Miss Lilian Braithwaite told members of the Soroptimist Club at their luncheon yesterday in London that the qualities required by a girl who wanted to become an actress were:

The courage of lion;
The hide of a rhinoceros;
The endurance of Arctic explorer;
A good home to which she could go when she was out of an engagement.

In 1933 a close match to the modern quotation was written by Madge Kendal as mentioned previously:

She sums up the qualifications of a young woman for a successful career on the stage as “The face of Venus, the figure of Juno, the brains of Minerva, the memory of Macaulay, the chastity of Diana, the grace of Terpsichore, but, above and beyond all, the hide of a rhinoceros.”

In 1934 the influential English theatre critic James Agate humorously transmuted two qualities required for success in London: 11

A godson once said to me that he supposed the best equipment with which a young man could face London was a fine mind and a hide like a rhinoceros. To which I answered that he would probably do a great deal better if he provided himself with a fine skin and a mind like a rhinoceros.

In 1937 syndicated columnist George Ross reported that Ethel Barrymore used a version of the quotation within a form letter: 12

When Ethel Barrymore receives a letter from a stage-struck gal, asking her advice on how to crash the theatre, she replies with a form letter. As follows:

“For an actress to be a success, she must have the face of a Venus, the brains of a Minerva, the grace of Terpsichore, the memory of a Macauley, the figure of a Juno — and the hide of a rhinoceros.”

In 1953 George Jean Nathan published “The Theatre in the Fifties”, and he attributed the saying to Barrymore: 13

“For an actress to be a success,” says Ethel Barrymore, “she must have the face of a Venus, the brains of a Minerva, the grace of Terpsichore, the memory of a Macaulay, the figure of Juno, and the hide of a rhinoceros.”

If the charming Miss Barrymore will forgive an old friend and admirer, that is the richest dab of nonsense that has been spoken since Jean Cocteau last opened his mouth.

In conclusion, by 1900 Madge Kendal was presenting a demanding list of qualifications to aspiring theater participants. Her 1933 autobiography contained a close match to the stylish modern version of the quotation. Ethel Barrymore also employed the expression, but apparently she did not create it. Combinations of phrases such as “the brains of Minerva” and “the grace of Terpsichore” were circulating in the 1800s.

Image Notes: Picture of a rhinoceros from MonikaP at Pixabay. Portrait of Ethel Barrymore by Burr McIntosh circa 1901 accessed via Wikimedia Commons.

(Great thanks to K whose inquiry led QI to formulate this question and perform this exploration. Special thanks to researcher Nigel Rees who included the 1933 Madge Kendal autobiography citation in “The Best Guide to Humorous Quotations” and to A. K. Adams who included the 1953 Ethel Barrymore citation in “The Home Book of Humorous Quotations”. Many thanks to William D. Mullins and Peter Reitan who located early versions of Madge Kendal’s advice in 1900 and other valuable precursors.)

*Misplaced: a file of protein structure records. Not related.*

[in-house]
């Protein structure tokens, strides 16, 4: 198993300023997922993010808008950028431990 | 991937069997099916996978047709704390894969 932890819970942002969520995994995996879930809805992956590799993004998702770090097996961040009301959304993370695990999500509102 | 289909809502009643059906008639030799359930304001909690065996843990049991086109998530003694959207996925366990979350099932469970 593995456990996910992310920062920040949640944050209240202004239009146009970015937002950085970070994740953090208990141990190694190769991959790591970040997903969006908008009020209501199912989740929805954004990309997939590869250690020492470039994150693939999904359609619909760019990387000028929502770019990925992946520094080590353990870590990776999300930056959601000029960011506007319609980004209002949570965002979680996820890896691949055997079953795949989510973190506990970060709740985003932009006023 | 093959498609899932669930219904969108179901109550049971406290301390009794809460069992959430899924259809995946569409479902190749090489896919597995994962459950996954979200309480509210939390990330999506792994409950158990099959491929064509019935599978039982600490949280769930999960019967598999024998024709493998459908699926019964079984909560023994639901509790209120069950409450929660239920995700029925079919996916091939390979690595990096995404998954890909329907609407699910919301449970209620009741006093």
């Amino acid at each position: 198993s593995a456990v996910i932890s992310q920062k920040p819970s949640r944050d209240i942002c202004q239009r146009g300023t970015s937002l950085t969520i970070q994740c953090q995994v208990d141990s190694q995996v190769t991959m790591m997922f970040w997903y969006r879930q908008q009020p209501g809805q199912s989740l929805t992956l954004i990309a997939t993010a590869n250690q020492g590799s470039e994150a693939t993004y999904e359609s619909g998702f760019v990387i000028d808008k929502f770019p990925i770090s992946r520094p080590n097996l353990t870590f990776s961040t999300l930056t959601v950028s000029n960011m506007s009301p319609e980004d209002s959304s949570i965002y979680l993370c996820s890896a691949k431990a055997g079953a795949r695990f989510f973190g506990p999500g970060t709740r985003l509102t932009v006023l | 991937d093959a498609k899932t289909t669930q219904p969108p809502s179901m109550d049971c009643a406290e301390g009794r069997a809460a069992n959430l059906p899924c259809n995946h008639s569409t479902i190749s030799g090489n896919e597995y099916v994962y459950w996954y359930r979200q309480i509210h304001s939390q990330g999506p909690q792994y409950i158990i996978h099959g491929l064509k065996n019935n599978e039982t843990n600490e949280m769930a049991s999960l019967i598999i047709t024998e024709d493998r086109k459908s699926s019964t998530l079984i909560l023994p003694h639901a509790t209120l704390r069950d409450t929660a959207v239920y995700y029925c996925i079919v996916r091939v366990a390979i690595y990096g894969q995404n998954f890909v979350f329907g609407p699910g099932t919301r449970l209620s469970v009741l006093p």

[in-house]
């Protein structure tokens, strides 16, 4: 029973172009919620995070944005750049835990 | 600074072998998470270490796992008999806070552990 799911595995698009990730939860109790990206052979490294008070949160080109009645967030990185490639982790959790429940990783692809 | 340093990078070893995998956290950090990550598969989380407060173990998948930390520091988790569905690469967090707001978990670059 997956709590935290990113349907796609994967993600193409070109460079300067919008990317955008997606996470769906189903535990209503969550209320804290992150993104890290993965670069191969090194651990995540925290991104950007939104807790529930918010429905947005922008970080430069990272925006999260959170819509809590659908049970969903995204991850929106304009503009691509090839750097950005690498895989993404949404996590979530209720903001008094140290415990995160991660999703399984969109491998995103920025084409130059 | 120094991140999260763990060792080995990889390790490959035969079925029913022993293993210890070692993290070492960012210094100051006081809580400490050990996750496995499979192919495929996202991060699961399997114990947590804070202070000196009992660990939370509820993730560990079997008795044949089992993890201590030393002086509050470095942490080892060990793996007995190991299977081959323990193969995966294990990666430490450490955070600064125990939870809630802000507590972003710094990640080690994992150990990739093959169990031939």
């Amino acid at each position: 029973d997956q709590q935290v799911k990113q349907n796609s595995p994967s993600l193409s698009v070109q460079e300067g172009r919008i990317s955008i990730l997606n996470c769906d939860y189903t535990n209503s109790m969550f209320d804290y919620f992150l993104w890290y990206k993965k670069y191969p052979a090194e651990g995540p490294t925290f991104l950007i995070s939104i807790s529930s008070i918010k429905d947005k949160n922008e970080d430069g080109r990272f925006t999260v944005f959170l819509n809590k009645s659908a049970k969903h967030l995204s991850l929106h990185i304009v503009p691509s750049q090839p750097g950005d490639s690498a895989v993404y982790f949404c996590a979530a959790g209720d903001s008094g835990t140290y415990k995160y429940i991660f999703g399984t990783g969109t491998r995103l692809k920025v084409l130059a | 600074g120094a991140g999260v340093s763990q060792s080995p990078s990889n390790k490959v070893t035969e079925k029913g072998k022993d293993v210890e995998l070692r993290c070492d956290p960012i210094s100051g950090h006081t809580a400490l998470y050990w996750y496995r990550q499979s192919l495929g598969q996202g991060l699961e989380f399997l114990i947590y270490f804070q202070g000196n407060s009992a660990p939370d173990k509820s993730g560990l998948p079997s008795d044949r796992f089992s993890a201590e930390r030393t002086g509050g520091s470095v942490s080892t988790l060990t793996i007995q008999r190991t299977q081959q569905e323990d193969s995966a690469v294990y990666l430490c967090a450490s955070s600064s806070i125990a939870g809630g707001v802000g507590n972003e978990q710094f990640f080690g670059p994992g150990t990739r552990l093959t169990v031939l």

Update History: On August 30, 2017 the 1919 citation was added. On September 2, 2017 citations dated March 15, 1900; May 1900; and June 14, 1901 were added. The picture of Ethel Barrymore was replaced by a picture of Madge Kendal.

Notes:

  1. 1933 October 31, The Leeds Mercury, Dame Madge Kendal: How She Chose Her Epitaph, Quote Page 6, Column 4, County: West Yorkshire, England. (British Newspaper Archive)
  2. 1933 October 31, Dundee Courier and Advertiser, 80 Years of the Stage: How Madge Kendal Chose Her Own Epitaph, Quote Page 6, Column 4, County: Angus, Scotland. (British Newspaper Archive)
  3. 1877 August 23, Truth: A Weekly Journal, (Fiction) Intercepted Letters: New Invention—The Age of Appreciation, Letter Date: August 2, 1877, Letter From: Miss Ella Graham of New York, Quote Page 241, Column 1, London, England. (Google Books Full View) link
  4. 1900 March 15, The Pittsburg Post (Pittsburgh Daily Post), News and Gossip of the Theaters, Quote Page 4, Column 7, Pittsburgh, Pennsylvania. (Newspapers_com)
  5. 1900 May, Werner’s Magazine, Volume 25, Number 3, School Doings: The American Academy of the Dramatic Arts, (Madge Kendal’s speech was delivered at The American Academy of the Dramatic Arts commencement on March 27, 1900), Start Page 303, Quote Page 303, Edgar S. Werner Publishing & Supply Company. (Google Books Full View) link
  6. 1901 June 14, The Citizen (Gloucester Citizen), The Passing Hour, Quote Page 3, Column 6, County: Gloucestershire, England. (British Newspaper Archive)
  7. 1909 June 26, The Totnes Times, The Perfect Corporate Officer, Quote Page 4, Column 5, Devon, England. (British Newspaper Archive)
  8. 1915, The Crown of Life by Gordon Arthur Smith, Quote Page 290, Charles Scribner’s Sons, New York. (Google Books Full View) link
  9. 1919 August 30, The Saturday Evening Post, Volume 192, Number 9,The Beginner on the Stage by David Belasco, Start Page 29, Quote Page 29, Column 1, The Curtis Publishing Company, Philadelphia, Pennsylvania. (Google Books Full View) link
  10. 1928 December 14, The Nottingham Journal, The Budding Actress: Wants Courage, a Thick Hide and Arctic Endurance!, Quote Page 4, Column 3, County: Nottinghamshire, England. (British Newspaper Archive)
  11. 1934 September 19, The Tatler, The Cinema: An Exciting Occasion by James Agate, Quote Page 524, Column 1, London, England. (British Newspaper Archive)
  12. 1937 August 3, Reading Times, In New York by George Ross, Quote Page 4, Column 8, Reading, Pennsylvania. (Newspapers_com)
  13. 1953, The Theatre in the Fifties, George Jean Nathan, Chapter: Appendix, Quote Page 30, Alfred A. Knopf, New York. (Verified with hardcopy)